Museum opens for MICE success in Tartu

Estonian National Museum opens with conference facilities
Besides the promise of wide-ranging, high-quality exhibitions, the just-opened Estonian National Museum in Tartu is also aiming to attract meeting planners with its multifunctional conference centre, cinema halls, a library, training centre, restaurant and cafés.
Located in Estonia’s second city and university town of Tartu, the museum is dedicated to the history, life and traditions of Estonians and other Finno-Ugric peoples.
Built on the edge of the city on an abandoned Soviet airfield, Eesti Rahva Muuseum opened to the public on October 1. Both in physical size and financially, the project is the biggest that independent Estonia has undertaken and was designed by Paris-based architects DGT.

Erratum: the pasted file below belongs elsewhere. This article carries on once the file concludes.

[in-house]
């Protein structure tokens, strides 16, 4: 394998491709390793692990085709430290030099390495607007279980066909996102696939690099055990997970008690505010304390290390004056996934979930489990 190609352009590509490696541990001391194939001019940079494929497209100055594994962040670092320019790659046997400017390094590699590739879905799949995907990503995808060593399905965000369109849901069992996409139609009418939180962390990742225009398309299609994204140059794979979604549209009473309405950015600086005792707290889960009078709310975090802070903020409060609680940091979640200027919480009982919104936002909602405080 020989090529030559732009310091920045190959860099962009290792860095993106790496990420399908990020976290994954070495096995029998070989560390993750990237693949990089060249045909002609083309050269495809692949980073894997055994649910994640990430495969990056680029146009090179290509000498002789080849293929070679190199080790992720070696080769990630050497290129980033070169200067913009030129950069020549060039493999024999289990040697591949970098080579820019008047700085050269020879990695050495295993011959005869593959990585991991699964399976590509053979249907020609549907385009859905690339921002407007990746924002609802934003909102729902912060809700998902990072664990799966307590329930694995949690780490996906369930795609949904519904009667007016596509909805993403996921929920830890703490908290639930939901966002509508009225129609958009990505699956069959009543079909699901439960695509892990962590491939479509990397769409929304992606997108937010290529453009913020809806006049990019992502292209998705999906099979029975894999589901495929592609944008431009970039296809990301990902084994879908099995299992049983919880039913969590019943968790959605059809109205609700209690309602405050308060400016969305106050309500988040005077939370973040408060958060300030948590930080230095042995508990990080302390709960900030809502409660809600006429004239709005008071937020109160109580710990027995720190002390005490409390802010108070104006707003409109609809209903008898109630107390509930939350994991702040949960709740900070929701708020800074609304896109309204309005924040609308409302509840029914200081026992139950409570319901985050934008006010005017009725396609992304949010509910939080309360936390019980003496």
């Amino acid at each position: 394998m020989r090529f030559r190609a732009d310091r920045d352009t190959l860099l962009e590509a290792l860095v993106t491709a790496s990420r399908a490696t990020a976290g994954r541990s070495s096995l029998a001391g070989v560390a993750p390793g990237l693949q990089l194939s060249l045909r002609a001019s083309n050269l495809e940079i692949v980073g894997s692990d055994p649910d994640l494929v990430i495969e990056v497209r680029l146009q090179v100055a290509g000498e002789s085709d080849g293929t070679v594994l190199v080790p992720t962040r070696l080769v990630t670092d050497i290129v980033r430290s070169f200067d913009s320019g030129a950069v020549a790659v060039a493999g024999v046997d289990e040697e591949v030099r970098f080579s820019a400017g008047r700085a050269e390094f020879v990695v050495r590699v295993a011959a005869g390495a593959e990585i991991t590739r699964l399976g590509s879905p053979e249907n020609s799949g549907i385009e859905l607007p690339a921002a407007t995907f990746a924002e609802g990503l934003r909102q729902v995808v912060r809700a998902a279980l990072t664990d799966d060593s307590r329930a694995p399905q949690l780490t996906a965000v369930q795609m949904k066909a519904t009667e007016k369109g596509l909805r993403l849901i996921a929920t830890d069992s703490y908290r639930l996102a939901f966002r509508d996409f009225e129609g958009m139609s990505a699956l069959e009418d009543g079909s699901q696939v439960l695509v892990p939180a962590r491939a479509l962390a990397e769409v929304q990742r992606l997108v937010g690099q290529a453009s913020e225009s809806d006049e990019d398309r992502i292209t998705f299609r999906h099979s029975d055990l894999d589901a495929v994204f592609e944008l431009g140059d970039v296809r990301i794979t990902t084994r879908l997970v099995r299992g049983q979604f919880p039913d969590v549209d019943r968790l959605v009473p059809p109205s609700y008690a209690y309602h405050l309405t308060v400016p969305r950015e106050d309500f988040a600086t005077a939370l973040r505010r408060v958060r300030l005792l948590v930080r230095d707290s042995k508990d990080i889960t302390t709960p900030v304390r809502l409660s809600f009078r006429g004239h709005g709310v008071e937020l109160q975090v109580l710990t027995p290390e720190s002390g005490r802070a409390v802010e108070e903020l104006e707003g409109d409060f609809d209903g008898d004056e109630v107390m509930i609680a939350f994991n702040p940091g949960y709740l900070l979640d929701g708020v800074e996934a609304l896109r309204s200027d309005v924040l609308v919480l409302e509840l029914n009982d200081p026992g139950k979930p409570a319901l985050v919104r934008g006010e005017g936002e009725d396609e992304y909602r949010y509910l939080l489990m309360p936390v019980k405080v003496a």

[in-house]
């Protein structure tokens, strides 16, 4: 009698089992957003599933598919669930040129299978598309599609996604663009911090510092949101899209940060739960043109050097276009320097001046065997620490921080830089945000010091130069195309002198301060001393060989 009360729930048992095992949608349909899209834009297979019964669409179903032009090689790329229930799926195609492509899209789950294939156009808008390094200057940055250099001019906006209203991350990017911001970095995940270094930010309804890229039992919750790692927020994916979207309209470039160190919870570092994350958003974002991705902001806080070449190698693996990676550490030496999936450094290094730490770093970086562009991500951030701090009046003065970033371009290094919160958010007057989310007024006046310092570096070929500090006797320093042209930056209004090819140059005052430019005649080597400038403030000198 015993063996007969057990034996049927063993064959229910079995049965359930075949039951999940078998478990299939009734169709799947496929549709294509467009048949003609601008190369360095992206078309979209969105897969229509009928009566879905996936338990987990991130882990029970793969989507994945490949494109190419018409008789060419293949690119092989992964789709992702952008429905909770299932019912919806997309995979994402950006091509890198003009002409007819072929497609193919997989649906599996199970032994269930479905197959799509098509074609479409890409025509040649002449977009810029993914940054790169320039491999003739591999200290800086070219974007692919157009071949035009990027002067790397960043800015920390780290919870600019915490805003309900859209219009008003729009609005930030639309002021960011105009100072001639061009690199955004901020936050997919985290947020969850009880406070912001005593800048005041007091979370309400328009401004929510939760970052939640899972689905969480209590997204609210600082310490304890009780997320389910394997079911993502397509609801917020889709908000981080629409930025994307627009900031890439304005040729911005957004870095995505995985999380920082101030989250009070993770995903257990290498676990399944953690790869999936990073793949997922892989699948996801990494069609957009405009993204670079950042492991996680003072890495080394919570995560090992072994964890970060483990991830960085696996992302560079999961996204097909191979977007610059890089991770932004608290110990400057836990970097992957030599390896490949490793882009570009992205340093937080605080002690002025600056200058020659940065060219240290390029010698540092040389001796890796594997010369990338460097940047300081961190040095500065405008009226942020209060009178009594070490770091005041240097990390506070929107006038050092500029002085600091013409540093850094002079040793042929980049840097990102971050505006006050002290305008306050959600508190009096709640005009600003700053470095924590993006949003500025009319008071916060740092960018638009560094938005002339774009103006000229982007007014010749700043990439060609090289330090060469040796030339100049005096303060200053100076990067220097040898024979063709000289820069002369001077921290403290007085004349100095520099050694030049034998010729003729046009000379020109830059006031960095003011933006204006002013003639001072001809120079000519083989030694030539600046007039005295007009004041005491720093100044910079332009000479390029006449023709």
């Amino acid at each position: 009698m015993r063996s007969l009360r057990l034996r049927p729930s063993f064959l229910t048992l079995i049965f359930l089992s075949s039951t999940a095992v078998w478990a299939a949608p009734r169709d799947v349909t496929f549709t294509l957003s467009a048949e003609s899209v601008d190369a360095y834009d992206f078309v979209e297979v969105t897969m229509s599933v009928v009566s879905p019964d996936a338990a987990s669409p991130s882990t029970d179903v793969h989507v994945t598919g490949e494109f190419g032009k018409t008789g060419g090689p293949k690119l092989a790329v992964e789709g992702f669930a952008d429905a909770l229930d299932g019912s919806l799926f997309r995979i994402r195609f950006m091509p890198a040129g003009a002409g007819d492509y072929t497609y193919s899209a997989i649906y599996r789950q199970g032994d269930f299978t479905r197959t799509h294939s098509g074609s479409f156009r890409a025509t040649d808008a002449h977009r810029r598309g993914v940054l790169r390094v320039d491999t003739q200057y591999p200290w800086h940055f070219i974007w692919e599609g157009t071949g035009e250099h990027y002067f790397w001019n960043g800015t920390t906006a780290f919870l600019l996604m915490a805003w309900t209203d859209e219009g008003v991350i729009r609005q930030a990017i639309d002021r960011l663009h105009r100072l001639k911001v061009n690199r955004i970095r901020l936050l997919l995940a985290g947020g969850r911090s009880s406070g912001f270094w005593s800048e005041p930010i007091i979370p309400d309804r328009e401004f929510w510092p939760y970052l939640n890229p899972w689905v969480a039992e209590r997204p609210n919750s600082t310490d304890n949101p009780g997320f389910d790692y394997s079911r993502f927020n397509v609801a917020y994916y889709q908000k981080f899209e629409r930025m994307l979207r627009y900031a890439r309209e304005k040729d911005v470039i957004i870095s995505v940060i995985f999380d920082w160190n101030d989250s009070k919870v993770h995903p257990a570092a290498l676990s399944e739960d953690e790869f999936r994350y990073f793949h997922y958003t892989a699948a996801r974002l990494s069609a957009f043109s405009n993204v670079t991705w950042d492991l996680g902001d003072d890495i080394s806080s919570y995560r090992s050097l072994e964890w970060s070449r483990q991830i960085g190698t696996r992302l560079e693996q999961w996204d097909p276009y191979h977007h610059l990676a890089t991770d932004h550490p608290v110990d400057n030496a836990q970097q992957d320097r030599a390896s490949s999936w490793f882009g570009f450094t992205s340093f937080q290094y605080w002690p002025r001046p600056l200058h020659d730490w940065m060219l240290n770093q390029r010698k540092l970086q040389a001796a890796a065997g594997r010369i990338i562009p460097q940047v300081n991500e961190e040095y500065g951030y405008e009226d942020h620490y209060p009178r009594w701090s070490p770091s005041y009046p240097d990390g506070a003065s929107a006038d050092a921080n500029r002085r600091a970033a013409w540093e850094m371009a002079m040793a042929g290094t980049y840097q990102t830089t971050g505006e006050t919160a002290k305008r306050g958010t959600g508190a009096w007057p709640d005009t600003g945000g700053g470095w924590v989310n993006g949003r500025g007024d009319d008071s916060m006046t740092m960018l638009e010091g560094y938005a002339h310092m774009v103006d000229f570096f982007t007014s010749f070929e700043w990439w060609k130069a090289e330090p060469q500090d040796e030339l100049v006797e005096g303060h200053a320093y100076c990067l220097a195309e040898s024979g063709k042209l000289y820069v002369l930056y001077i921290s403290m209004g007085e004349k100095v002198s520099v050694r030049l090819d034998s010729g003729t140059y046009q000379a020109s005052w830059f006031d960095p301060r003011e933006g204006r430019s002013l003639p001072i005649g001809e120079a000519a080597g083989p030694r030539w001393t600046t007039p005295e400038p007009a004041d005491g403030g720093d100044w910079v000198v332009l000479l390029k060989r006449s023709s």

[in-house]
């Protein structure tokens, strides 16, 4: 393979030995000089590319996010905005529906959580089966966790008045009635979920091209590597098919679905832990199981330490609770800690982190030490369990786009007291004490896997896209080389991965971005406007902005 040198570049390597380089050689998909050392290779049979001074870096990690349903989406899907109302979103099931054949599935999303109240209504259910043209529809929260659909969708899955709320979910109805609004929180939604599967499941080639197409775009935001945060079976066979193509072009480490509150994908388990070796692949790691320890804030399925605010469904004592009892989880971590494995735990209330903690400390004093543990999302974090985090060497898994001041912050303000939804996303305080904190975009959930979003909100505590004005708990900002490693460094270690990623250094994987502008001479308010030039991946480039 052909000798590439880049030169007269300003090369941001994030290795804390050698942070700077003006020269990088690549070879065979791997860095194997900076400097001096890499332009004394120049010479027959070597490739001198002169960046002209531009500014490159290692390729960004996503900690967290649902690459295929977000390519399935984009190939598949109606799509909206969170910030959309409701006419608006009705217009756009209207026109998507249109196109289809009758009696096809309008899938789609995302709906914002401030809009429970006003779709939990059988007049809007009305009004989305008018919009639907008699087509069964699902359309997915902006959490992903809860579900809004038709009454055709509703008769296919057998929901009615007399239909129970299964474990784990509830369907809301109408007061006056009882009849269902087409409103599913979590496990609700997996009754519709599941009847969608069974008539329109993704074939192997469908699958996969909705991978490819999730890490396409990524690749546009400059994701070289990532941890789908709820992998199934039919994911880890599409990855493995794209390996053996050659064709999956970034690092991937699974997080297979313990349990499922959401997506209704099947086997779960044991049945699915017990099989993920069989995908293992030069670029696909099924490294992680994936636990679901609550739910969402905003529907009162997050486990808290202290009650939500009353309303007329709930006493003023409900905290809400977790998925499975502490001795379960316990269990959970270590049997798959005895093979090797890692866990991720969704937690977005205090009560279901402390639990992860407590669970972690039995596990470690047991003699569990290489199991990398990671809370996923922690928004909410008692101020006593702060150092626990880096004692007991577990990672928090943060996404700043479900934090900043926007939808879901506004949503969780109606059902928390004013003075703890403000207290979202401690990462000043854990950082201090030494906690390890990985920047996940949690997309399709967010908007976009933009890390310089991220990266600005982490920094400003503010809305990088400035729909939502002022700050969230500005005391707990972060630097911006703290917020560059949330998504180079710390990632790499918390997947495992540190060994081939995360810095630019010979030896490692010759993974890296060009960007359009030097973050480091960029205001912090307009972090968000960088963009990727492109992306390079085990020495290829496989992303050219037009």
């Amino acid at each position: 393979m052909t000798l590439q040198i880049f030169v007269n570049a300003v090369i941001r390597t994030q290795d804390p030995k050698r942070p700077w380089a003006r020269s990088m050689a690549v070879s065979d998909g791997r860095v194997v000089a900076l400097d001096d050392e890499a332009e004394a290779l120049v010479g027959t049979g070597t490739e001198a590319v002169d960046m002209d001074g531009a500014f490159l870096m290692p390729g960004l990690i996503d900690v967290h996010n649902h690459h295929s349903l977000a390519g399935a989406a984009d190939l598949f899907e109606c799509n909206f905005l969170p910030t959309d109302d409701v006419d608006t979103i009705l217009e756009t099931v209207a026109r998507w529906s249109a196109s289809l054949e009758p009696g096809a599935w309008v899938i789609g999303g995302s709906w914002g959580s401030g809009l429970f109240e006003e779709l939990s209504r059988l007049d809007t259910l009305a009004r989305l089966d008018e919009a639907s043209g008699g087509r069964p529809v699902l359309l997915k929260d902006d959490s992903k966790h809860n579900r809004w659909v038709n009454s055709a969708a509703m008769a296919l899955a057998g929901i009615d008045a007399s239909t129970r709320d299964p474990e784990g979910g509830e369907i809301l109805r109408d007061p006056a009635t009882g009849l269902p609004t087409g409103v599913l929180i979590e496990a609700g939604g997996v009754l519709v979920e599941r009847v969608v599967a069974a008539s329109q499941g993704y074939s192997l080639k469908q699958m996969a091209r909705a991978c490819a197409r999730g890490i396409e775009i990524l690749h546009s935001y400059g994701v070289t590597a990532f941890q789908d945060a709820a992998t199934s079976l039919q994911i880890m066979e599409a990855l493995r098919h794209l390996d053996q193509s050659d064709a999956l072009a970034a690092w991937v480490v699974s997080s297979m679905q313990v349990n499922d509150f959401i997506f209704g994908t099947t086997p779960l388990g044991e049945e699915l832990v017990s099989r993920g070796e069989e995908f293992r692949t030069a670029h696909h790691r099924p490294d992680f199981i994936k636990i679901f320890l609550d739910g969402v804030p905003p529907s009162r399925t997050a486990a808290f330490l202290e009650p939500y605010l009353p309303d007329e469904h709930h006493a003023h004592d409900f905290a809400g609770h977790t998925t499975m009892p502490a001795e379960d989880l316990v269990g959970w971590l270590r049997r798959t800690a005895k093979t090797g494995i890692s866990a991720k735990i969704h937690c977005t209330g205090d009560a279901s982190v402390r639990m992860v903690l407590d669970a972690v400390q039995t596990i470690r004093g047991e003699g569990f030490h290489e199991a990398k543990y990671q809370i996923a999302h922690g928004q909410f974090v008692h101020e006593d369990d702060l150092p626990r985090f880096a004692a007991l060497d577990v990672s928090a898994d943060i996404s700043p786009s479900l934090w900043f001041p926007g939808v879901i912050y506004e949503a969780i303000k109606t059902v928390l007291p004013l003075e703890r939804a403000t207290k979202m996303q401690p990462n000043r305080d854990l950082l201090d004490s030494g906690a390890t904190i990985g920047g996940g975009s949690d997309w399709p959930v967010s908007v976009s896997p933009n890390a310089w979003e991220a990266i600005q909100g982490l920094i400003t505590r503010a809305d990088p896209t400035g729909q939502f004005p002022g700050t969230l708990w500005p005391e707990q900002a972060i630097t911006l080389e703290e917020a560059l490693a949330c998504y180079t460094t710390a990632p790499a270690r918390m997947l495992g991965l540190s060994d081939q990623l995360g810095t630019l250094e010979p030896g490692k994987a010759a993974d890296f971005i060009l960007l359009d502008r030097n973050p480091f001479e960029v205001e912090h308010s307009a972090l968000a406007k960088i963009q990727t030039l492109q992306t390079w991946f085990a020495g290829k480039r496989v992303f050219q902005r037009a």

The museum was initially founded in 1909, and the original building opened at Raadi Manor near Tartu in 1922, with Finnish ethnographer Ilmari Manninen as its first director.
But when the Soviets occupied Estonia in 1940, a military airfield was built on the manor’s land. The manor building was destroyed in World War II. Surviving artefacts were stashed away in churches and other buildings. Finally, a new building was commissioned in 2005.
Estonian World